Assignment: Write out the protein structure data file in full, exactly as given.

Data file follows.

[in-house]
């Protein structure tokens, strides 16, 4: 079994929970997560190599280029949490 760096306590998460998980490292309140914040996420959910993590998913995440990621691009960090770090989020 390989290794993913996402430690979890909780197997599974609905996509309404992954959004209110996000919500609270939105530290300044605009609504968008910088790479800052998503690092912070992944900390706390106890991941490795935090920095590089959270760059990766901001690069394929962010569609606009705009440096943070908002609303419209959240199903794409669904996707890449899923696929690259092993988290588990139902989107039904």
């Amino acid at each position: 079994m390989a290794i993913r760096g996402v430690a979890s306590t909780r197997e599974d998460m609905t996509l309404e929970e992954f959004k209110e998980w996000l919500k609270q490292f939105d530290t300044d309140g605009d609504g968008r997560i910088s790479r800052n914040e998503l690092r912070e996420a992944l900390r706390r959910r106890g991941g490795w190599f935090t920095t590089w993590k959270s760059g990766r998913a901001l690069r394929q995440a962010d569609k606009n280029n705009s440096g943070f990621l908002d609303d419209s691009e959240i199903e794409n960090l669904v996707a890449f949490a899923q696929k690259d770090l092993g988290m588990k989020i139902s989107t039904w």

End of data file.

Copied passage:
[in-house]
């Protein structure tokens, strides 16, 4: 079994929970997560190599280029949490 760096306590998460998980490292309140914040996420959910993590998913995440990621691009960090770090989020 390989290794993913996402430690979890909780197997599974609905996509309404992954959004209110996000919500609270939105530290300044605009609504968008910088790479800052998503690092912070992944900390706390106890991941490795935090920095590089959270760059990766901001690069394929962010569609606009705009440096943070908002609303419209959240199903794409669904996707890449899923696929690259092993988290588990139902989107039904």
């Amino acid at each position: 079994m390989a290794i993913r760096g996402v430690a979890s306590t909780r197997e599974d998460m609905t996509l309404e929970e992954f959004k209110e998980w996000l919500k609270q490292f939105d530290t300044d309140g605009d609504g968008r997560i910088s790479r800052n914040e998503l690092r912070e996420a992944l900390r706390r959910r106890g991941g490795w190599f935090t920095t590089w993590k959270s760059g990766r998913a901001l690069r394929q995440a962010d569609k606009n280029n705009s440096g943070f990621l908002d609303d419209s691009e959240i199903e794409n960090l669904v996707a890449f949490a899923q696929k690259d770090l092993g988290m588990k989020i139902s989107t039904w």